soaps “lack plausibility” and that they are unfaithful to people’s ideas of reality. “The extravagance, the unlikeliness, the hyperbole departs from the limits of common sense.” Postmodernist theorists would suggest that television soaps can be seen as a window on the world as they resemble the fragmented reality of real life: “Soaps are populated with “real” people in a knowable landscape, people and places we are familiar with. Familiar in the sense that we have seen them in soap operas before and familiar in that they have aspects that are not too dissimilar to people and places we know about from real life texts, such as news stories or a friends account.” (Allen, p184). Marxists would argue that this idea that television soaps are more real because they are like television and currant affairs stories is dangerous. Dangerous in the way that has been discussed earlier in this essay. If it is to be accepted that television news is hardly a window on the world then it cannot be true for soaps either. Lee (1993) talks of time/space compression. This is evident in Soap operas where many dilemmas and occasions happen often with incredible frequency. Allen (1995) postulates on the fact that television soaps can not accurately represent reality as there are large periods of dullness and inactivity in real life. However, it could be argue that just because on person’s life is dull and unexciting, it does not mean that this is representative of everybody in the country. Eastenders, Brookside all have aspects of people’s real lives within them at some point and for this reason they can be seen as a window on the world. “Soaps are here and now. They conform to real life seasons and holidays and often refer to contemporary social issues like aids, sexual harassment and homelessness. They will sometimes adapt recent news stories.”(Allen, p184). Marxists such as Gramsci, Althusser and Chomsky would see soaps as another means to represent the hegemony and ideological state apparatus in society. The idea that the soap could be a ‘window on the world’ is preposterous to them. Television soaps for Marxists merely fuel capitalism to keep the proles down. They would say that contemporary issues are represented but always with outcomes which do not rock the political boat. The Marxist age is today not what it once was. Today is the realm of the postmodern, where people are aware of their own domination but are more accepting and cynical than before. People such as Abercrombie (1996) suggest that it is harder to see whether television is a window on the world or not. He talks about the fact that as a society, people live less in reality but more in the images of representations of reality. He says people live in an image-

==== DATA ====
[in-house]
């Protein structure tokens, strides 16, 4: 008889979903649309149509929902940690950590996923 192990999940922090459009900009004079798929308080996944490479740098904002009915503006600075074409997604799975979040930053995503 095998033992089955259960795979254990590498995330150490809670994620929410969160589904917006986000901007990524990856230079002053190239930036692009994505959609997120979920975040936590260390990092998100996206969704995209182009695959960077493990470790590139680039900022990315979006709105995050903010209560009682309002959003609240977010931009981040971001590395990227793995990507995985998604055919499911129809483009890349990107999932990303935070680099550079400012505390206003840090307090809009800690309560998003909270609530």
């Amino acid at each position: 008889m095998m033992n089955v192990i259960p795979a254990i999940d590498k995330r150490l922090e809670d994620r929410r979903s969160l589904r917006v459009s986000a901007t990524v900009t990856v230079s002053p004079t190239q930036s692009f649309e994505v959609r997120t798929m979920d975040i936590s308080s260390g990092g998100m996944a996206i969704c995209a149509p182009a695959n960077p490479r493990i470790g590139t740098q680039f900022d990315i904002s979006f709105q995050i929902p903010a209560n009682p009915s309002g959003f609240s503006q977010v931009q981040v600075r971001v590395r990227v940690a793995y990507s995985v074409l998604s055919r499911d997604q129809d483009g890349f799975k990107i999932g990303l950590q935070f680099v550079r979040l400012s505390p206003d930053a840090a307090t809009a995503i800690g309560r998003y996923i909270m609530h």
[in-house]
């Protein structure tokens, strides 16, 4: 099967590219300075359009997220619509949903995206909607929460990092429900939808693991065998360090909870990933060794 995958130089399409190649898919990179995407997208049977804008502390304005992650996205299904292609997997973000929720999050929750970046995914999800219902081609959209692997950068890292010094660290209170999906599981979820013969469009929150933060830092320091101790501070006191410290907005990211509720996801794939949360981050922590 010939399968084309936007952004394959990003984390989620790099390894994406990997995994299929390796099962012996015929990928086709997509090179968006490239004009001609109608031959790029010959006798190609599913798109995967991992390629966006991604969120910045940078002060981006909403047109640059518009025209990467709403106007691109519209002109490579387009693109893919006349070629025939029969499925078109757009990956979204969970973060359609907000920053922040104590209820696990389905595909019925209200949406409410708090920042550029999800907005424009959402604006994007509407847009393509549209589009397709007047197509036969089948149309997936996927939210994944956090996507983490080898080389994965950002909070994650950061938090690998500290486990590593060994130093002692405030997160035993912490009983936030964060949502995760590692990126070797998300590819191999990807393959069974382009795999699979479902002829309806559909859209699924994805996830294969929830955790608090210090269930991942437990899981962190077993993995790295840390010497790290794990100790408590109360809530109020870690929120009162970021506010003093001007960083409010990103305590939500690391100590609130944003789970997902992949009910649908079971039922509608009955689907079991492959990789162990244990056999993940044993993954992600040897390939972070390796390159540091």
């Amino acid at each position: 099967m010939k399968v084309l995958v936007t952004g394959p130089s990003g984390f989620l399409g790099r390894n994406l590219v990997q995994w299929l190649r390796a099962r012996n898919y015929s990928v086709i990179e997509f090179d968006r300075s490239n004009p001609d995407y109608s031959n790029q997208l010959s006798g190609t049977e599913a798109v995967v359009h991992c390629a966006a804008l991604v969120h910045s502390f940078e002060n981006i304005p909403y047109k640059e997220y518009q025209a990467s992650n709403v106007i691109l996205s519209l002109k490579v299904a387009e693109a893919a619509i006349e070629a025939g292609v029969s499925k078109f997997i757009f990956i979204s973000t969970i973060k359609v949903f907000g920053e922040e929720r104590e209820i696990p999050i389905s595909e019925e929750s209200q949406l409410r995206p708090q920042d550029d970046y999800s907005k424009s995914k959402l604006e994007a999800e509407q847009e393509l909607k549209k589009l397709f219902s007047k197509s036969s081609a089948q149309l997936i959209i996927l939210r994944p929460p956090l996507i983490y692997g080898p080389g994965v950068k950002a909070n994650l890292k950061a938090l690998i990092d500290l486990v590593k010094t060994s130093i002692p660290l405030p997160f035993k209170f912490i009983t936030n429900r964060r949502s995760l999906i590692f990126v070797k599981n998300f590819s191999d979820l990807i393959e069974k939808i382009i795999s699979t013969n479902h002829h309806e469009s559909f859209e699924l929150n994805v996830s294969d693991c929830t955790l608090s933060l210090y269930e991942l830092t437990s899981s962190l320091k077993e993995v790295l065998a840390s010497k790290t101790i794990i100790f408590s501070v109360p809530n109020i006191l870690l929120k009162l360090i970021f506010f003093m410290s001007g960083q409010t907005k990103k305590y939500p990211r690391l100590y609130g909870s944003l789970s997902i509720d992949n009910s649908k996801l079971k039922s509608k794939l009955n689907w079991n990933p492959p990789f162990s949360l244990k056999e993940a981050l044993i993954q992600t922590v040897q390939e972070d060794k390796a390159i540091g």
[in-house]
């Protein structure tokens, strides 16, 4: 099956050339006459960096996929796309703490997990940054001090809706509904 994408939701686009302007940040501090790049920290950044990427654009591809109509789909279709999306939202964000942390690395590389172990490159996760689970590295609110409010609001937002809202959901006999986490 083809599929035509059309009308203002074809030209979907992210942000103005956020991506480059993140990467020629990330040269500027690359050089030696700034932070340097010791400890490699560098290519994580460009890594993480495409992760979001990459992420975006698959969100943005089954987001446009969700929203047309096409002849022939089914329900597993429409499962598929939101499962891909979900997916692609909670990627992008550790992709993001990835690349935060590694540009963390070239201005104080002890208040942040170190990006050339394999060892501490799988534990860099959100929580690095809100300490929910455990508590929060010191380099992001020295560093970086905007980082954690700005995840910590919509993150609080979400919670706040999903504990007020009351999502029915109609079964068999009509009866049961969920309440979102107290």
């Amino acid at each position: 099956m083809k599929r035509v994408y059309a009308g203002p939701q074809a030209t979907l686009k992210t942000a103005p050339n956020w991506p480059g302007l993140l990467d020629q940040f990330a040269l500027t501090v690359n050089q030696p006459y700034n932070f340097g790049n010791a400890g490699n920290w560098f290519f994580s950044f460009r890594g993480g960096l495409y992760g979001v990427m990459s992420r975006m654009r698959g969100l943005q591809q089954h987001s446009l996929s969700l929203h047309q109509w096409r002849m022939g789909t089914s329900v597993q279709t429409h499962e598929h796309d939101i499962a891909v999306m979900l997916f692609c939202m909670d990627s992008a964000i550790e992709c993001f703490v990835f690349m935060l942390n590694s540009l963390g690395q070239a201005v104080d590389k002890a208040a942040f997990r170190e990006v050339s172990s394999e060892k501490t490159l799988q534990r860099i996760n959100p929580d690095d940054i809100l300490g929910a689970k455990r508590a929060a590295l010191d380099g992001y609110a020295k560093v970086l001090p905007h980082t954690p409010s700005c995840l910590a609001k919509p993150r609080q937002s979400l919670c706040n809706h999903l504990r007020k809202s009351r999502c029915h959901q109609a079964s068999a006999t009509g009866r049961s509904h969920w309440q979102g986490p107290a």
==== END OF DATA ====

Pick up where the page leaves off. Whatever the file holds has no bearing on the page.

saturated society. He uses the example taken from Fiske’s research (1991) who says that in one hours television a western person is likely to see more images than a member of a non-industrial society is likely to see in a lifetime. Abercrombie agrees with the likes of Jean Baudrillard (1993) saying “We live in a postmodern age where there is no difference between the image and other orders of experience.” Baudrillard (1983) claims that television creates a “simulated culture”. The “window on the world”, the television set has created a “hyper-reality”. A notion that Featherstone(1991) in Abercrombie (1996) elaborates on: “A world in which the piling up of signs, images and simulations through consumerism and television result in a destabilised, aestheticised hallucination of reality.” For Baudrillard (1993), culture has become “free floating”. It is everywhere. It is “actively mediating and aestheticising the social fabric and social relationships.” Kellner (1991) agrees with this and also puts forward another notion: That it is hard to tell whether television informs the masses or masses inform television. Maybe television is a window on the world more than ever because western society is living and breathing television. To suggest that television is a window on the world is to suggest that it is entirely passive. McQueen (1988) argues that television is active in creating false needs.. “Television creates false needs. In capitalism these ‘true needs’ are hidden by the ‘false needs’ of consumerism. Real freedom - to participate in a genuinely democratic society as a free thinking, creative individual - is replaced by a series of choices between products and lifestyles offered by the market and political parties all representing the interests of the dominant class.” It can be seen that television soaps create false needs too. Glamorous lifestyles or gritty realism portrayed in soaps can be seen to create false needs in people to become more like these people. Rather than being a “window” Television can be seen as being a bourgeois ideal to maintain the status quo in society: “The color film demolishes the genial old tavern to a greater extent than bombs ever could…No homeland can survive being processed by the films which celebrate it, and which thereby turn the unique character on which it thrives into an interchangeable sameness.” (Adorno,1991, quoted by Strinati, 1995). McQueen (1988, p242) uses some Marxist ideas to explain why the notion of a window on the world is irrelevant. He says that Althusser talks of Ideological State Apparatus’ but unlike the Frankfurt School, suggests that the masses are not unthinking and will challenge the